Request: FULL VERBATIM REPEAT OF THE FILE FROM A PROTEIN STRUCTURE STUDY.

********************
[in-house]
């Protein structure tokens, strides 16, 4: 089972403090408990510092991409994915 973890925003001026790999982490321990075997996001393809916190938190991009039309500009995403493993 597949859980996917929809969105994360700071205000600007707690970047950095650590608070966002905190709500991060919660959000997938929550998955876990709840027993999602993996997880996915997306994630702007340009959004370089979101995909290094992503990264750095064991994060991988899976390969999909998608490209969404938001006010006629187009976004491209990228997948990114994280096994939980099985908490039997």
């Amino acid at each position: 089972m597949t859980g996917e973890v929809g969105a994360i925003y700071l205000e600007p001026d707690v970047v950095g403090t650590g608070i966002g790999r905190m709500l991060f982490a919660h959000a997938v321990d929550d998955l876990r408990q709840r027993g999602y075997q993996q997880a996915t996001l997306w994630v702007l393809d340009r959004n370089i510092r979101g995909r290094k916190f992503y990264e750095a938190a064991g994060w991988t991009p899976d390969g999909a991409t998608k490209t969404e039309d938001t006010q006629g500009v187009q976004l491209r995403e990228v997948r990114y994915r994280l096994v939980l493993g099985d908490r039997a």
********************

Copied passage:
[in-house]
């Protein structure tokens, strides 16, 4: 089972403090408990510092991409994915 973890925003001026790999982490321990075997996001393809916190938190991009039309500009995403493993 597949859980996917929809969105994360700071205000600007707690970047950095650590608070966002905190709500991060919660959000997938929550998955876990709840027993999602993996997880996915997306994630702007340009959004370089979101995909290094992503990264750095064991994060991988899976390969999909998608490209969404938001006010006629187009976004491209990228997948990114994280096994939980099985908490039997």
């Amino acid at each position: 089972m597949t859980g996917e973890v929809g969105a994360i925003y700071l205000e600007p001026d707690v970047v950095g403090t650590g608070i966002g790999r905190m709500l991060f982490a919660h959000a997938v321990d929550d998955l876990r408990q709840r027993g999602y075997q993996q997880a996915t996001l997306w994630v702007l393809d340009r959004n370089i510092r979101g995909r290094k916190f992503y990264e750095a938190a064991g994060w991988t991009p899976d390969g999909a991409t998608k490209t969404e039309d938001t006010q006629g500009v187009q976004l491209r995403e990228v997948r990114y994915r994280l096994v939980l493993g099985d908490r039997a």